Big brother is watching you

A few weeks ago, I came across an article in the dutch newspaper. It was about a man who was arrested after having sent a text message to his dad with the word: BOMB. The son, wanted to go to a soccer game with his dad (Fortuna-MVV). Beneath, the whatsapp conversation between the father and his son:

 Son: dad do you have time to come to the soccer game with me?

Dad: Nice, I’m gonna join you! Hope that they will not throw a bomb! Haha

(dad was referring to a bomb incident that happened last year during the same soccer game).

Son: Please behave dad, ofc they won’t. I have made my own bomb haha

Dad: Joking

 10 minutes later.. the police rings the door bell. 4 tough police men with guns enter their home: ”We are going to arrest you..”

After this incident was published in the newspaper, a huge commotion through the country started. Was the police reading all whatsapp messages? What were their goals? Were they defiling privacy rules? Politicians in the country came to the conclusion that this was a typical example of how the right of the state is aforementioned the right of the citizen.

The next day, the Dutch police explained that they indeed derive information from whatsapp messages and that they filter certain words in all whatsapp messages throughout the country, ”for the sake of the Dutch citizen”, as they argued.

The boy explained that it was just a joke and that he and his dad had been afraid last year when a big bomb was thrown onto the field. So that he just sent a message to his dad saying that he made the bomb himself. He said that these were the only 4 sentences where they were talking about the bomb. They have furthermore never talked about it again. Directly afterwards, the police came to his home. The ministry of justice claims that they are not, a so-called, big brother and that they do not derive information unthinkingly. However, the debate has already been started about whether this is going to far or whether this is protection of Dutch citizens.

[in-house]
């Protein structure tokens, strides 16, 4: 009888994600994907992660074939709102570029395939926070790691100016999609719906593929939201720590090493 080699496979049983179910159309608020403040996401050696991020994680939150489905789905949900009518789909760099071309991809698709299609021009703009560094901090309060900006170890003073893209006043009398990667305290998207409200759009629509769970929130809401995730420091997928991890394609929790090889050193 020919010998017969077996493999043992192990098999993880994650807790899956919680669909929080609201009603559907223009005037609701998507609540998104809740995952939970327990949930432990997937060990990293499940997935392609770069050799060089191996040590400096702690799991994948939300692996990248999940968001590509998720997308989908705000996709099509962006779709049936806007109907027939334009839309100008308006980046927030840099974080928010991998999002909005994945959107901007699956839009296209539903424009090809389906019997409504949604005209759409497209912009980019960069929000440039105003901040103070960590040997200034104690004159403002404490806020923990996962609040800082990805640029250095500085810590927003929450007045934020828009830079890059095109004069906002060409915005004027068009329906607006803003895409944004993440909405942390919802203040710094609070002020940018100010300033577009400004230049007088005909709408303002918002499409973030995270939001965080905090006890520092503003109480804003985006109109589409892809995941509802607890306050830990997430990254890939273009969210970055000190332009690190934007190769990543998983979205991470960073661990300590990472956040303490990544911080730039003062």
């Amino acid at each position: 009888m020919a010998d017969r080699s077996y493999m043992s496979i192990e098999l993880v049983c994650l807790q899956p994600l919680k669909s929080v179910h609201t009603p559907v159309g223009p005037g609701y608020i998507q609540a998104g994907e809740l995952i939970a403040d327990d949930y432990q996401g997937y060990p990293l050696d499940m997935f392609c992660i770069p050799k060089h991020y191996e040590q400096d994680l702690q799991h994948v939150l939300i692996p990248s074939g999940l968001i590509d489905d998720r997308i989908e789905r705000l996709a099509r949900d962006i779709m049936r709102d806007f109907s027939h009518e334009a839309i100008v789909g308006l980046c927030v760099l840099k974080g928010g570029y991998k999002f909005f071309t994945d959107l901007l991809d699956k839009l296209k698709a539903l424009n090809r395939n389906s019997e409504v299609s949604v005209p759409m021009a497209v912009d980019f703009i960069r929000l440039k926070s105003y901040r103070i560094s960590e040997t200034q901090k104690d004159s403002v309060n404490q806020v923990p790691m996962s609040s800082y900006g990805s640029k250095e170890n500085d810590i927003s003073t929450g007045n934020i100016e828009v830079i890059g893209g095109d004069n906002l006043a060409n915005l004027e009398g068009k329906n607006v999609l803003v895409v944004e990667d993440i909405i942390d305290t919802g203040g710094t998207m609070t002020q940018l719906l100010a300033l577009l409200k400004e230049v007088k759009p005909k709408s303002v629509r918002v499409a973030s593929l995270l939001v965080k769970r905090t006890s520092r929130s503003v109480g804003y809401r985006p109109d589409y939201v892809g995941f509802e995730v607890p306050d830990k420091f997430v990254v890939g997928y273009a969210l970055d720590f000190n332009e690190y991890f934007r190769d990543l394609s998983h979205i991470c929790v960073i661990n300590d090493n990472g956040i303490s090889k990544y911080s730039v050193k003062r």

One thought on “Big brother is watching you

  1. As I commented before, I totally do not believe in privacy as it is unfortunately perceived by some of the Dutch. Of course this is a rather extreme and unfortunate case in which the victim had no blame whatsoever. But generally cases like this don’t happen. Tapping phones or other communication devices is just one of the ways the government tries to prevent crime. And let’s face it, I dont think the government is interested in private conversations about movies we’ve seen, food we’ve eaten, people we’ve dated and so on and on.

    And furthermore, a smart human being won’t joke about blowing up a building on social media or on the phone as much as you also don’t do it in a crowd of people.

    Nevertheless should the government or what defensive organisation whatsoever be more carefully in their screening process to avoid the people who can’t help themselves such as in the case mentioned above.

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